Without this law, the only criminal protection for the victim would be that the assailant could be charged with invasion of privacy, which required the original photo to be taken without the other party’s consent. Greitens was charged with felony invasion of privacy, but the case was ultimately dismissed. Greitens can never be charged under the new “Revenge Porn” statute because it cannot be applied to conduct that occurred before the law was enacted.
One of the best-selling music artists of all time, Prince, recently died after taking fake Vicodin laced with fentanyl. An icon of artistry and individuality, Prince’s opioid-related death sent shock waves across the world. Charges were not filed in relation to his death because law enforcement could not determine who provided Prince with the drugs. Prosecutors across the nation are adding “overdose prosecutions” into their arsenal to combat the rise of overdose deaths.
The Centers for Disease Control and Prevention (“CDC”) reported that in 2016, drug overdoses killed 63,632 Americans. CDC Principal Deputy Director Anne Schuchat notes that, “No area of the United States is exempt from this epidemic—we all know a friend, family member, or loved one devastated by opioids.” See here.
Greene County, Missouri has one of the highest rates of death due to opioid overdoses in the state. The numbers are staggering: the opioid-involved mortality rate is 11.98 per 100,000. Just miles away, in Christian County, the numbers drop to half of Greene County’s rate, at 6.82 per 100,000. But this still places Christian County in one of the at-risk categories for high opioid mortality rates. See here.
In West Virginia, a woman woke up after a day of drug use to find her girlfriend’s lips blue and her body limp. In Florida, a man and his girlfriend bought what they thought was heroin, but turned out to be fentanyl, which was more potent. She overdosed and died. In Minnesota, a woman who shared a fentanyl patch with her finance woke up after an overdose to find that he had not survived.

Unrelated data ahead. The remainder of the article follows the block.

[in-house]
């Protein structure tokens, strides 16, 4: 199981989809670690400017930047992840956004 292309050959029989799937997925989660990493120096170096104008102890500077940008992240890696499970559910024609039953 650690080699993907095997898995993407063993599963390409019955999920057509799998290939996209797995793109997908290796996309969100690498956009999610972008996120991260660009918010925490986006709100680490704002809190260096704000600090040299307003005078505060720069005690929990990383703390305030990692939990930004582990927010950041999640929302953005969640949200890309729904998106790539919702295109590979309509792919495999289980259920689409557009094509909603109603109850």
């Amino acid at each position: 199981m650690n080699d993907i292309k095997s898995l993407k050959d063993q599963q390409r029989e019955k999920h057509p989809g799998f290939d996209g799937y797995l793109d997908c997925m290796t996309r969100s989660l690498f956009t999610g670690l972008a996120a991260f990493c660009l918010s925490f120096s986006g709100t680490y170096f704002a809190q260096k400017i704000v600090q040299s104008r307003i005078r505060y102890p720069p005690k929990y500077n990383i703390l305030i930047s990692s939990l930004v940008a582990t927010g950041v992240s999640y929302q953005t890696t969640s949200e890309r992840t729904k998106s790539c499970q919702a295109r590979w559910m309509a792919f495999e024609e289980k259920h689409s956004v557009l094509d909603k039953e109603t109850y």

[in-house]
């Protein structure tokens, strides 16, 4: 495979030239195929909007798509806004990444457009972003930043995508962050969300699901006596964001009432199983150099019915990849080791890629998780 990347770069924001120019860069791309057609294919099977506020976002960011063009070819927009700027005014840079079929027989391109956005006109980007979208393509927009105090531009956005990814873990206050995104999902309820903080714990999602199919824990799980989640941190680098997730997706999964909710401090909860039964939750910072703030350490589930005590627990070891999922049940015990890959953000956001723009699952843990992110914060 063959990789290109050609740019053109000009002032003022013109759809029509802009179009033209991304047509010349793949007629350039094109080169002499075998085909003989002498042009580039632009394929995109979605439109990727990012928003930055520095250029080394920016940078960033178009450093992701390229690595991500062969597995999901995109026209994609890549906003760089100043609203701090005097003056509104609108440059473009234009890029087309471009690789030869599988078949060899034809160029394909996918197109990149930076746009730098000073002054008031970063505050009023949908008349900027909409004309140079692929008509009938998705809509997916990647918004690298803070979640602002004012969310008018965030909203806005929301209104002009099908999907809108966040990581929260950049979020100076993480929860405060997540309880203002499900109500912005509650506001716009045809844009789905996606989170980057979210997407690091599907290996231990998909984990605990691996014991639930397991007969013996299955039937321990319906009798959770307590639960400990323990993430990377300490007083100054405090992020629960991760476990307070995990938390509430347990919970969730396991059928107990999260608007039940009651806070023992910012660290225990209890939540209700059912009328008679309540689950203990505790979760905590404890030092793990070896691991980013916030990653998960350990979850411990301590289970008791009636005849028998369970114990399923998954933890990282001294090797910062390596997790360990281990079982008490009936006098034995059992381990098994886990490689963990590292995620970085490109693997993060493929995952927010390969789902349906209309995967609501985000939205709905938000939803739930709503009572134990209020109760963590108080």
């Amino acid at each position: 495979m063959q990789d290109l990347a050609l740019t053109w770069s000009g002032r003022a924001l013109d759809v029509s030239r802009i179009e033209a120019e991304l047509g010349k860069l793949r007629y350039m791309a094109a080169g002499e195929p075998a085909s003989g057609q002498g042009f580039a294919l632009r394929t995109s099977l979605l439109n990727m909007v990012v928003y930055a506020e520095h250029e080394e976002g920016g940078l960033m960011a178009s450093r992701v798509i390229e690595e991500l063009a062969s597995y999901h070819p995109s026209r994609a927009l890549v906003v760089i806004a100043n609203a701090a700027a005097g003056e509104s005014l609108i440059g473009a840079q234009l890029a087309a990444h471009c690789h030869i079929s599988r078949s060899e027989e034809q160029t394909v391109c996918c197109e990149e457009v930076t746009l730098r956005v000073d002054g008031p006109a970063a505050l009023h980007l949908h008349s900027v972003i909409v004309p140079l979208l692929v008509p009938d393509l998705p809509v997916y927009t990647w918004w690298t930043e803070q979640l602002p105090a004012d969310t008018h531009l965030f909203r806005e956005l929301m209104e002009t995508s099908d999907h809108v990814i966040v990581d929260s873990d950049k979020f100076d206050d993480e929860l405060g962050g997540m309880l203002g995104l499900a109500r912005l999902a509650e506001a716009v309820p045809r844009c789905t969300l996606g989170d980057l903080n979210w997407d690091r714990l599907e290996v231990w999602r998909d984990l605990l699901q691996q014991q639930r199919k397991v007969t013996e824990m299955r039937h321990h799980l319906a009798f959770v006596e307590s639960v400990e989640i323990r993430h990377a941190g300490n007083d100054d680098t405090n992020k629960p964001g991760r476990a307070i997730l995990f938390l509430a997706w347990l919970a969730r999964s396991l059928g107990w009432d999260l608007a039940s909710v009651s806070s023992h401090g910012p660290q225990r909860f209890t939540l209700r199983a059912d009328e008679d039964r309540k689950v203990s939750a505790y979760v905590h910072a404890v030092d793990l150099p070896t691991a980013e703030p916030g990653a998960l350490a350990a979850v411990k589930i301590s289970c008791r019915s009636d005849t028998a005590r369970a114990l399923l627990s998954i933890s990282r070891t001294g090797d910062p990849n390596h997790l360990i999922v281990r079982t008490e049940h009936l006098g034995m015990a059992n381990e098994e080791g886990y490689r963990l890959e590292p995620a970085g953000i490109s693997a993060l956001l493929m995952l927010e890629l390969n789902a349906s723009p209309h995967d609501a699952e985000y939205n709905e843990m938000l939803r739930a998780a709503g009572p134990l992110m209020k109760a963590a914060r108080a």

All were charged with murder. So-called “overdose prosecutions” are controversial because none of the survivors intended to cause a death. Nonetheless, such cases are becoming increasingly common.
There are two basic options for prosecuting these cases. First is the use of the existing statutory structure, which is often referred to as the “felony murder rule.” A felony murder statute allows the prosecutor to charge an offense which requires no specific mental state other than that required for the enumerated offense. Here, all that the prosecution needs to prove is that the person committed a drug transaction and a death resulted from the use of the drugs transacted. Case closed. Murder conviction sealed.
Second, state legislatures can create a specific offense of death resulting from the distribution of controlled substances. These statutes are crafted as stand-alone felonies rather than being included into existing murder or other statutes. New Hampshire and New Jersey both adopted such “drug-induced homicide” statutes and define the offense as being one of strict liability. Pennsylvania’s statute applies to any controlled substance and provides that delivery must be intentional. Delaware has imposed a minimum weight to trigger the application of the statute.
It remains to be seen how the changes across the country are going to effect prosecutions here in Missouri. Given the trends noted above, we expect to start seeing more murder charges for those who deal drugs in the future. It will be interesting to see if there is any deterrent effect as a result…stay tuned!